Freescale Semiconductor and IBM have announced that Freescale will join the IBM technology alliance for joint semiconductor research and development.

The agreement includes Complementary Metal Oxide Semiconductor (CMOS) and Silicon-on-Insulator (SOI) technologies as well as advanced semiconductor research and design enablement transitioning at the 45-nanometer generation. Freescale is the first technology development partner in the IBM technology alliance to participate in both low power and high performance technology research and development.

This agreement brings together Freescale's leadership in key embedded markets, including automotive, networking, wireless, industrial and consumer, with IBM's success in developing world-class technology and industry-leading systems expertise.

This alliance will enable Freescale to further strengthen its manufacturing strategy. In addition to leveraging owned capacity in internal fabs and its existing relationships with leading foundry manufacturers, Freescale will have access to the combined manufacturing capacity of IBM's Common Platform partners. The Common Platform provides its semiconductor fabrication partners with synchronized manufacturing processes to help ensure the maximum flexibility and lowest development investment for multi-source, high volume manufacturing.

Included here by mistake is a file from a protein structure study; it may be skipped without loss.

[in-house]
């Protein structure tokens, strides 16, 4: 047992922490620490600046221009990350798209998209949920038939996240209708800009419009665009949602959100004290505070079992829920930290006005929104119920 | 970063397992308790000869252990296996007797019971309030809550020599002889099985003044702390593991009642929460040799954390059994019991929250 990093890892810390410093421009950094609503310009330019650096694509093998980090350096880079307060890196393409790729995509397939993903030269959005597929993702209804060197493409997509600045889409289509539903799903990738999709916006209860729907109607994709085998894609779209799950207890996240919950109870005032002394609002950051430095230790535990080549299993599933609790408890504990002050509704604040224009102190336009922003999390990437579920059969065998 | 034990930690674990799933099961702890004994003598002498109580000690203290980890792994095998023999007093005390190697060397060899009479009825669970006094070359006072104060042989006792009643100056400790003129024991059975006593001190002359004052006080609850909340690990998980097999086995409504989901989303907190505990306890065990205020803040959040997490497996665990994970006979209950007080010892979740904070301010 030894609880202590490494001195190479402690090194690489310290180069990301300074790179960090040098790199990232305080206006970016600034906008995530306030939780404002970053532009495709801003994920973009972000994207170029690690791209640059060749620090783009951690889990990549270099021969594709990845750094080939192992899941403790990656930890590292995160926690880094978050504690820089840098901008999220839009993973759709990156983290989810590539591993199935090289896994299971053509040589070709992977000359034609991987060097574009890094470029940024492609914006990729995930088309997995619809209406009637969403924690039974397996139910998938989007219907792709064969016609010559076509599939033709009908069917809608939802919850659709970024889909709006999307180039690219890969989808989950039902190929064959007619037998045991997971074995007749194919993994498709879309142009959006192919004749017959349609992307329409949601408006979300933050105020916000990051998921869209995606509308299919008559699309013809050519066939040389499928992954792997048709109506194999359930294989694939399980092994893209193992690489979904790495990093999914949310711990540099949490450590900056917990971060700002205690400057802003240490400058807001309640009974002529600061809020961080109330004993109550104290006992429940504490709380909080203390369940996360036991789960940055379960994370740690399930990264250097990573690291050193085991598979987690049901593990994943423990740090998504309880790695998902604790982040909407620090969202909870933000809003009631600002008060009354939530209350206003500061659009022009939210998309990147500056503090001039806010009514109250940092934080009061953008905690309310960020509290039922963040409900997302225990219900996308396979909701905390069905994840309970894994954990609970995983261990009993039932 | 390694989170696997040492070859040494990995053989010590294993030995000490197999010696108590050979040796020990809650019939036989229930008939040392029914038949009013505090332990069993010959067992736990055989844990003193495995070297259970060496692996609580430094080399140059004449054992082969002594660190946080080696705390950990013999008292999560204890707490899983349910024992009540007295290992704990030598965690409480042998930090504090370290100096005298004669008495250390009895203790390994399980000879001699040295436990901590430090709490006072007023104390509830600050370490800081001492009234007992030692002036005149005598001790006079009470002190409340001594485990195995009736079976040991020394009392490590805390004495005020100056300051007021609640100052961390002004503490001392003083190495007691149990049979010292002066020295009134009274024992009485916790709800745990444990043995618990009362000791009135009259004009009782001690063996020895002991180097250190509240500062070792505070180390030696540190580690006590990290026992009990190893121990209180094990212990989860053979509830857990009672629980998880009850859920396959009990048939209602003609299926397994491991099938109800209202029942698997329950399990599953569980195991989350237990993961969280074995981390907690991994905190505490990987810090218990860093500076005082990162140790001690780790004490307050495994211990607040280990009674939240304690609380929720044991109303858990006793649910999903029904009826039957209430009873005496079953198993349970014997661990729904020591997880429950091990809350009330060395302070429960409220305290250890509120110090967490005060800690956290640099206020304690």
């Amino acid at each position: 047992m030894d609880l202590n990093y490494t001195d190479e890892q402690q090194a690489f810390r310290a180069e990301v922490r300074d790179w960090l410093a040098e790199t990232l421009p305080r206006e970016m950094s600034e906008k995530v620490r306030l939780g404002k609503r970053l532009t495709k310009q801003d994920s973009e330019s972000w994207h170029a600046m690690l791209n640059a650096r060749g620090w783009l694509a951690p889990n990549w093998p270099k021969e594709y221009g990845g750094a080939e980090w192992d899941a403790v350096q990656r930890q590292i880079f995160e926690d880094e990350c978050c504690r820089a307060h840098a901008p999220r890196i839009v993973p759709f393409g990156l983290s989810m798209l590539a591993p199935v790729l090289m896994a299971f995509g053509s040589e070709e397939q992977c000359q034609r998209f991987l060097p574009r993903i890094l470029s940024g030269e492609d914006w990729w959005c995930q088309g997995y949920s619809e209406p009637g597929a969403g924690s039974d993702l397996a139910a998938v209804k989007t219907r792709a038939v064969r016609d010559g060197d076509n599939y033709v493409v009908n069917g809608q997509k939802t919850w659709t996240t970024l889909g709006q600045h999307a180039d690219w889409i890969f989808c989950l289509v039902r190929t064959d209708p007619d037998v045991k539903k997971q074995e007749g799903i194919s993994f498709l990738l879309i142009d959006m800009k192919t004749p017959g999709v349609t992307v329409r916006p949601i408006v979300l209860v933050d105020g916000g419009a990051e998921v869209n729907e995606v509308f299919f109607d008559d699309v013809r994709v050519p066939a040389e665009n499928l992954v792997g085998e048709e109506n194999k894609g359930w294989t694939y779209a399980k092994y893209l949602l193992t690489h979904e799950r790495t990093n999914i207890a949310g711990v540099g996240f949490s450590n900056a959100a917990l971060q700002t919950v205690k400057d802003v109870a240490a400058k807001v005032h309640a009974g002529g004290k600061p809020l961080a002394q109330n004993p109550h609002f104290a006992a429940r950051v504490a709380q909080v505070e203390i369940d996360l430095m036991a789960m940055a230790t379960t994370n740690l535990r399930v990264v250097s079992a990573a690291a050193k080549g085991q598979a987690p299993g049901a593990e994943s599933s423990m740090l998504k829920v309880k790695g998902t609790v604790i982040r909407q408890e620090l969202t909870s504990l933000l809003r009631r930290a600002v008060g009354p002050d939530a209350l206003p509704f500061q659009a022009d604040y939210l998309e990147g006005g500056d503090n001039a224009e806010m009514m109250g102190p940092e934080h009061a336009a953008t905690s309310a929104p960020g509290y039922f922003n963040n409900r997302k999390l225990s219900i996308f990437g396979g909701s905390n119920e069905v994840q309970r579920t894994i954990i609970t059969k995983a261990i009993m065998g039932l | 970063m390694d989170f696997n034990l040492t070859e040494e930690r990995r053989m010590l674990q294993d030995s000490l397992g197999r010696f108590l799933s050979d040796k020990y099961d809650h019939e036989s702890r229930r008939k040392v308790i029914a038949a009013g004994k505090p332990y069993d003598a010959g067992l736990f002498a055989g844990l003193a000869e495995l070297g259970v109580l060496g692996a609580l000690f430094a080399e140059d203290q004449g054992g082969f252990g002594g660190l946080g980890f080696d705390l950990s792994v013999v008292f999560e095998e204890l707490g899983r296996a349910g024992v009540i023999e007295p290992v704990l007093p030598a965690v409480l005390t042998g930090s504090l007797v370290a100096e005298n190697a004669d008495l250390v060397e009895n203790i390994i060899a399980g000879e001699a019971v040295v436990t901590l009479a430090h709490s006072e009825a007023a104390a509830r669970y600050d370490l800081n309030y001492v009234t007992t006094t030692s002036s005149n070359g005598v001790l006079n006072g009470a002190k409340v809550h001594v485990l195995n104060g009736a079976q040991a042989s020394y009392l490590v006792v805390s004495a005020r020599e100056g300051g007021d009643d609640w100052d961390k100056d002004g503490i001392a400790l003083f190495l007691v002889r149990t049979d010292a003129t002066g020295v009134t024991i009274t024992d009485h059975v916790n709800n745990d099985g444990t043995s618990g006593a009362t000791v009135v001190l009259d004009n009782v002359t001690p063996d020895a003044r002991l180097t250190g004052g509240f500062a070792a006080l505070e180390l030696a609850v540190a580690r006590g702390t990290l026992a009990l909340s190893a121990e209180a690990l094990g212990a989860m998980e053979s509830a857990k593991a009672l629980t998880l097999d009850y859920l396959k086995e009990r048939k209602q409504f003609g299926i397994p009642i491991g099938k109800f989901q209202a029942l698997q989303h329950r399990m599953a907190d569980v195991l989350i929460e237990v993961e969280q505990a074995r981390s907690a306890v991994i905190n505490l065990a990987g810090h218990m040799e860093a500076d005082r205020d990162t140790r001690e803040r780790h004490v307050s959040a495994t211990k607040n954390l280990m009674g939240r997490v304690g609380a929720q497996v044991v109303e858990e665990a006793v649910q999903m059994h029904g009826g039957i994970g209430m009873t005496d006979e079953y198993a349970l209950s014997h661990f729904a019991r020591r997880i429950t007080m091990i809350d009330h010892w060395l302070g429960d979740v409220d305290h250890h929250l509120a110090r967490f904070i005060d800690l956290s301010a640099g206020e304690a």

“This partnership creates an exciting opportunity to combine the complementary strengths of Freescale and the IBM Alliance,” said Sumit Sadana, senior vice president, Strategy and Business Development and acting chief technology officer, Freescale. “This industry-leading technology roadmap will enable Freescale to deliver substantial value to our customers.”

"Freescale's addition to the IBM technology alliance is a significant vote of confidence for IBM's collaborative model and the work we are doing jointly with our technology partners," said Lisa Su, vice president, Semiconductor Research and Development, IBM. "Freescale will be a valuable addition to our team, with its deep expertise in semiconductor process development and fast growing embedded applications, like automotive, networking and wireless.